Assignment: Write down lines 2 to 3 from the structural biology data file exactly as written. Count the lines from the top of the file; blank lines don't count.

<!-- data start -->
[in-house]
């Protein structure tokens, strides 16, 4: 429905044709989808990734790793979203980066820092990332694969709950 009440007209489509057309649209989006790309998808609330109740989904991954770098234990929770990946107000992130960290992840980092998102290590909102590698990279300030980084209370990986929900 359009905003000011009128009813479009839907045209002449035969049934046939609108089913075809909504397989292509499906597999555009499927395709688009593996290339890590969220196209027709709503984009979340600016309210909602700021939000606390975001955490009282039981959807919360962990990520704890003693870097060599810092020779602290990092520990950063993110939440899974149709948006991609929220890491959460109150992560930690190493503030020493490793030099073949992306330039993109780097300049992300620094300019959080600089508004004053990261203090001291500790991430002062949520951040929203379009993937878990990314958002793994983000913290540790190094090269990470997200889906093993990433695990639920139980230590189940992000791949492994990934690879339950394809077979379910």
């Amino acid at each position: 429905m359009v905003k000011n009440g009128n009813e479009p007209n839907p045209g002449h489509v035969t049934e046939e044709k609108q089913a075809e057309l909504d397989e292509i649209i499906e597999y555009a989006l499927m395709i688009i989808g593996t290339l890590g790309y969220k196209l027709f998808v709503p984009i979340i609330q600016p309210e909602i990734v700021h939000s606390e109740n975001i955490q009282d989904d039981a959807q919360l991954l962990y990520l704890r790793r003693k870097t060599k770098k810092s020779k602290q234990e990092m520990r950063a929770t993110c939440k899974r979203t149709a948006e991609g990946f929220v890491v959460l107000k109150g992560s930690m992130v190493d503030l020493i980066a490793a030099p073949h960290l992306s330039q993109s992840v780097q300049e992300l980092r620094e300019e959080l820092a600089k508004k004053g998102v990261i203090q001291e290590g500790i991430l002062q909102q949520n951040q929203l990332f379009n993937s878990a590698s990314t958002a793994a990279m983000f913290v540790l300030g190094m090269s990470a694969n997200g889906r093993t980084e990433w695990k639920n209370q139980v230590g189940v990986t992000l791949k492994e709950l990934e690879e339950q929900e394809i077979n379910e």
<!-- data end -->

């Protein structure tokens, strides 16, 4: 429905044709989808990734790793979203980066820092990332694969709950 009440007209489509057309649209989006790309998808609330109740989904991954770098234990929770990946107000992130960290992840980092998102290590909102590698990279300030980084209370990986929900 359009905003000011009128009813479009839907045209002449035969049934046939609108089913075809909504397989292509499906597999555009499927395709688009593996290339890590969220196209027709709503984009979340600016309210909602700021939000606390975001955490009282039981959807919360962990990520704890003693870097060599810092020779602290990092520990950063993110939440899974149709948006991609929220890491959460109150992560930690190493503030020493490793030099073949992306330039993109780097300049992300620094300019959080600089508004004053990261203090001291500790991430002062949520951040929203379009993937878990990314958002793994983000913290540790190094090269990470997200889906093993990433695990639920139980230590189940992000791949492994990934690879339950394809077979379910």
């Amino acid at each position: 429905m359009v905003k000011n009440g009128n009813e479009p007209n839907p045209g002449h489509v035969t049934e046939e044709k609108q089913a075809e057309l909504d397989e292509i649209i499906e597999y555009a989006l499927m395709i688009i989808g593996t290339l890590g790309y969220k196209l027709f998808v709503p984009i979340i609330q600016p309210e909602i990734v700021h939000s606390e109740n975001i955490q009282d989904d039981a959807q919360l991954l962990y990520l704890r790793r003693k870097t060599k770098k810092s020779k602290q234990e990092m520990r950063a929770t993110c939440k899974r979203t149709a948006e991609g990946f929220v890491v959460l107000k109150g992560s930690m992130v190493d503030l020493i980066a490793a030099p073949h960290l992306s330039q993109s992840v780097q300049e992300l980092r620094e300019e959080l820092a600089k508004k004053g998102v990261i203090q001291e290590g500790i991430l002062q909102q949520n951040q929203l990332f379009n993937s878990a590698s990314t958002a793994a990279m983000f913290v540790l300030g190094m090269s990470a694969n997200g889906r093993t980084e990433w695990k639920n209370q139980v230590g189940v990986t992000l791949k492994e709950l990934e690879e339950q929900e394809i077979n379910e």